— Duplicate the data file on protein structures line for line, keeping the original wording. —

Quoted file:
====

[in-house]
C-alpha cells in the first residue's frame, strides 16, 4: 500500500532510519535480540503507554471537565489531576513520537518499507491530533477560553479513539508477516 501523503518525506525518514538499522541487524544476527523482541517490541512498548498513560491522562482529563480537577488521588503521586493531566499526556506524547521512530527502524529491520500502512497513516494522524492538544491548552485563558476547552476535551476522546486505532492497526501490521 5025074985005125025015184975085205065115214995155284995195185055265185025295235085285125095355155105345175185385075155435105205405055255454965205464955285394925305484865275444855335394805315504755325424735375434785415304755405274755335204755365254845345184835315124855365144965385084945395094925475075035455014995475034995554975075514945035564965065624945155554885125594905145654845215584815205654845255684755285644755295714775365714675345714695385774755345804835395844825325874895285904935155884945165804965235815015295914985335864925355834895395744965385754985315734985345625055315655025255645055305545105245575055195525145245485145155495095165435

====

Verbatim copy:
[in-house]
C-alpha cells in the first residue's frame, strides 16, 4: 500500500532510519535480540503507554471537565489531576513520537518499507491530533477560553479513539508477516 501523503518525506525518514538499522541487524544476527523482541517490541512498548498513560491522562482529563480537577488521588503521586493531566499526556506524547521512530527502524529491520500502512497513516494522524492538544491548552485563558476547552476535551476522546486505532492497526501490521 5025074985005125025015184975085205065115214995155284995195185055265185025295235085285125095355155105345175185385075155435105205405055255454965205464955285394925305484865275444855335394805315504755325424735375434785415304755405274755335204755365254845345184835315124855365144965385084945395094925475075035455014995475034995554975075514945035564965065624945155554885125594905145654845215584815205654845255684755285644755295714775365714675345714695385774755345804835395844825325874895285904935155884945165804965235815015295914985335864925355834895395744965385754985315734985345625055315655025255645055305545105245575055195525145245485145155495095165435